October 28, 2016

When the Story Starts to Come Alive

By Shelly Frome

During the hiatus before the next project, I keep asking myself, what are you waiting for? I realize there are those who’ve made lists of bright ideas and simply devise an outline for the most promising notion. But that approach doesn’t excite my imagination or seem brimming with life. . 

And so, after sending off the corrected galley proofs for Murder Crosses the Pond, I’m trying to come to terms with the necessary ingredients. In the case of this last mystery, I began with Oliver, a young golden retriever, smashing through the doggie gate of a B&B, scampering up the trail to the high meadow, drawn by the squawks of wild turkeys and the curses of a stranger. I did so because I’m well acquainted with goldens and that spontaneous image seemed so full of promise. Soon enough, Emily, a tour guide emerged in my imagination finalizing her plans to shepherd three eccentric siblings to the far off moors of England. Then a few what-ifs? came to me. What if the fellow shouting was a front man for a rapacious development corporation out to turn the meadow into an upscale condo complex? What if the B&B was owned by Emily’s mom and the construction activity would ruin her way of life? And what if Emily’s mentor was head of the local Planning Commission who stands in the way of site approval and, as Emily overhears chasing after Oliver, has to be “taken care of”? 

It’s as if elements stored away in my subconscious were waiting to be released by something lively. I care about open space and once had a run-in with a large corporation threatening to turn a pristine preserve next door into a gated community. My late wife and I were taken on a private tour of Dartmoor and the west of England. And, most of all, Oliver’s spunky curiosity, like my own dogs, was bound to dig something up, some vital evidence perhaps, knock somebody down at the last minute, etc. This catalyst made the possibilities of provocative settings, folk tales, and the impossibility of Emily being in two places at once, colorful people I might meet along the way and all the rest of it begin to percolate.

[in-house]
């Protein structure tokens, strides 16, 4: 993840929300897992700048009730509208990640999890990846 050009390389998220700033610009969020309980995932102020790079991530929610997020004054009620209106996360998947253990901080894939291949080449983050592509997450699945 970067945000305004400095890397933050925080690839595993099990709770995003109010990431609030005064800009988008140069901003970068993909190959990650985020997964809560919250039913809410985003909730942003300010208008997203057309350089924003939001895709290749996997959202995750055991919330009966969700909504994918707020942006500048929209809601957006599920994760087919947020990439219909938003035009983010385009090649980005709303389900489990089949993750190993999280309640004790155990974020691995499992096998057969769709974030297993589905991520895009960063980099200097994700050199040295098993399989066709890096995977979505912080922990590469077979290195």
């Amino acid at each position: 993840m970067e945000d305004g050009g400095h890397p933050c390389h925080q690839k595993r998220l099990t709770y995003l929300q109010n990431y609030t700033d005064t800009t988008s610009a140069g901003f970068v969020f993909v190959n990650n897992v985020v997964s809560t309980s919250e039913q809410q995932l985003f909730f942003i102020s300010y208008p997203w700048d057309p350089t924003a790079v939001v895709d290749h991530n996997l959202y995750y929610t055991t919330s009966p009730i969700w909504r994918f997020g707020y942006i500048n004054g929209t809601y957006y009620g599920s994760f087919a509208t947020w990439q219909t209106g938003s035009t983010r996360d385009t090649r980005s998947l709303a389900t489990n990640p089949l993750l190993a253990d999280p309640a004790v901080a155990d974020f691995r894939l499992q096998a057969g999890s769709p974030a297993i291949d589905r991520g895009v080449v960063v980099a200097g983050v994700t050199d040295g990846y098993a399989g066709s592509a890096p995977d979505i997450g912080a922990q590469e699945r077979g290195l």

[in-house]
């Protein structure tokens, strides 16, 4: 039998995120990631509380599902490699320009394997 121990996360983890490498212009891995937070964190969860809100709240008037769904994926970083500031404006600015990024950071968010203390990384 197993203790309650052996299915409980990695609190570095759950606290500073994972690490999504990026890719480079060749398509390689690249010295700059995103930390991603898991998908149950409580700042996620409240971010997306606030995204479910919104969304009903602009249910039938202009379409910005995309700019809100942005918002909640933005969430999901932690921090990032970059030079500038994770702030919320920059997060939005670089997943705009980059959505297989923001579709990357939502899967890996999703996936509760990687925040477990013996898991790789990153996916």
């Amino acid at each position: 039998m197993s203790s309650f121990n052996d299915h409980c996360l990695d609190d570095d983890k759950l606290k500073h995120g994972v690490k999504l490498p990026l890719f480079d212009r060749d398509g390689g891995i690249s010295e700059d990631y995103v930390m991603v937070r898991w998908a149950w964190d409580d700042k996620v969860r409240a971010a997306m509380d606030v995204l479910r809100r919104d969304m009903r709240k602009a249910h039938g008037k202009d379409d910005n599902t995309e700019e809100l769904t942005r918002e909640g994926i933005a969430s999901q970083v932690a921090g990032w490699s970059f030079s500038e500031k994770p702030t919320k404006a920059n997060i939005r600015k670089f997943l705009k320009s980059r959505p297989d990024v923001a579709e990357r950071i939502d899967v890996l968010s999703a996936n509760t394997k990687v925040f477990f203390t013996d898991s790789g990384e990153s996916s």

As Oliver’s imaginary antics set things in motion this time, a real life encounter on the streets of New York caused a previous effort to catch fire. It started while I was recalling James Dean’s haunts (the farm boy from Indiana before he got his big movie break). Here I was, walking the same mean streets, remembering my own days as a starving New York actor when I ran into a swarthy character in a sloppy sweatshirt who said, “I’m Johnny Diamonds and this is my territory.” Out of nowhere, a pre-teen popped up and said, “And I’m Johnny’s go-fer.” 

It wasn’t long before I gave her the name Angie, Johnny became a racketeer, and I couldn’t help wondering what a troubled Indiana farm boy named Jed, who looked a lot like James Dean, was doing here and what he was desperately seeking. In no time, I began doing research about organized crime in the Big Apple and a scenario for Murder Run began to unfold. 

What led me on, besides the fact that the provocative setting became a character and influenced everything, were the things I learned about Angie as long as I left her alone. And how, though she was at least twenty years younger than Jed, she had to look out for this fish-out- of- water and keep him from harm’s way.

Perhaps those times I was a starving actor and taught improv at the University has a lot to do with the way I work. I intuitively know if I try to second guess any of the characters they’ll freeze up on me. When I let them be, they prompt me in the most wonderful ways. 

It appears that all I have to do is trust my muse. In the famous words of Dickens’ Mister Micawber, “Something will turn up.” Or, taking a cue from West Side Story, “Something’s comin’. Around the corner or whistlin’ down the river.” And it will surely be worth the wait.        
Shelly Frome is a member of Mystery Writers of America, a professor of dramatic arts emeritus at the University of Connecticut, a former professional actor, a writer of crime novels and books on theater and film. He is also the film columnist for Southern Writers Magazine and a features writer for Gannett Media. His fiction includes Sun Dance for Andy Horn, Lilac Moon, Twilight of the Drifter, Tinseltown Riff and Murder Run.  His transatlantic mystery Murder Crosses the Pond will be released this fall. Among his works of non-fiction are The Actors Studio and texts on the art and craft of screenwriting and writing for the stage. He lives in Black Mountain, North Carolina.

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